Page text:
How Rum Got Its Name

There are a lot of questions as to where exactly rum was “invented” originally.  Rum has been around since ancient times. Nothing if not old, it is practically forced to walk with a (sugar) cane. Though it wasn’t first distilled in plantations until the 17th century, rum is believed to have existed thousands of years prior in the form of brum, a drink made by the Malay people. In the 14th century, Marco Polo, an explorer, wrote about a wine made of sugar, giving further credence to the belief that rum was around before the 1600s.

Whether you call it rum, ron or rhum, this sugar cane based drink must have got its name from somewhere. Where this was, no one is quite really sure. One rum fact most people appear to agree on is that the name probably originated in Barbados, generally considered the birthplace or home of rum. Sugar cane has been grown on this southern Caribbean island for centuries, originally by British settlers. Even though it may have been one of the first islands to produce rum, it was not the first country in the New World to grow sugar cane. It was Christopher Columbus who bought sugar cane across the Atlantic on his second voyage, to Hispaniola. By the sixteenth century the Spanish were growing sugar cane on a large scale in Hispaniola, Cuba and Puerto Rico. All of these countries today are still large rum producing countries, with similar style rums.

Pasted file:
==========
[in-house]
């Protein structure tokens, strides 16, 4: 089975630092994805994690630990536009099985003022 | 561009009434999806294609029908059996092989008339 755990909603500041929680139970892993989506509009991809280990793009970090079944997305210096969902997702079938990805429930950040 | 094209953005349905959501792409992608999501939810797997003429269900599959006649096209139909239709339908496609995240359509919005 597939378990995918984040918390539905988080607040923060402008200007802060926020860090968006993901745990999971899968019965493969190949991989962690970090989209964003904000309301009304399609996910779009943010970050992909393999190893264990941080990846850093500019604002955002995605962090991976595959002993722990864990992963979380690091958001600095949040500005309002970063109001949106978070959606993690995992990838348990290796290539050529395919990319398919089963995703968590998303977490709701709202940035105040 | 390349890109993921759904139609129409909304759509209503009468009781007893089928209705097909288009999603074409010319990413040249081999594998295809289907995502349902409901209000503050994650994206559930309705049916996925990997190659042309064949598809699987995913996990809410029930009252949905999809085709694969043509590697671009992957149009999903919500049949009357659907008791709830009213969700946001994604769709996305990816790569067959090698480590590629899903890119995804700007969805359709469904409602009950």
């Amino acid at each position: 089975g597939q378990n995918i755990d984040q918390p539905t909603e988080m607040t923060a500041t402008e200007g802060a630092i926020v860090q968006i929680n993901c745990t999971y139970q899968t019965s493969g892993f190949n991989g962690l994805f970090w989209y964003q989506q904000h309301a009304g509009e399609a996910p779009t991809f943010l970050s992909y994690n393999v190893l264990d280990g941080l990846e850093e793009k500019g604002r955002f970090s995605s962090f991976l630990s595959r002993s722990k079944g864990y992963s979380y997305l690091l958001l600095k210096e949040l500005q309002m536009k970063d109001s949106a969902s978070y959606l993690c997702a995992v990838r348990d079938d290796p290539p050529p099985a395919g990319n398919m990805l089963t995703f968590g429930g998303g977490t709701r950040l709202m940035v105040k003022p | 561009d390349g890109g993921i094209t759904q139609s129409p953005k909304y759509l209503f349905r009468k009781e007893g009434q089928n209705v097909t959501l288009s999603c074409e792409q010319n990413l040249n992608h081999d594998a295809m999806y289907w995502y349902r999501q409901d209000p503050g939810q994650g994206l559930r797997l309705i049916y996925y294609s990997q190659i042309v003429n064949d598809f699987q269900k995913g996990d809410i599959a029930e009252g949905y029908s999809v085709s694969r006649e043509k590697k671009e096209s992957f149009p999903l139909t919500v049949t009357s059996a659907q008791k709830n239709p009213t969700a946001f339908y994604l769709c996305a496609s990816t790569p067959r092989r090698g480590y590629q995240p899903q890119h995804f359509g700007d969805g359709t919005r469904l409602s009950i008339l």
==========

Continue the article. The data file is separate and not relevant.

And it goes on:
In an 1824 essay about the word’s origin, Samuel Morewood, a British etymologist, suggested it might be from the British slang term for “the best”, as in “having a rum time.”

He wrote:

As spirits, extracted from molasses, could not well be ranked under the name whiskey, brandy, or arrack, it would be called rum, to denote its excellence or superior quality.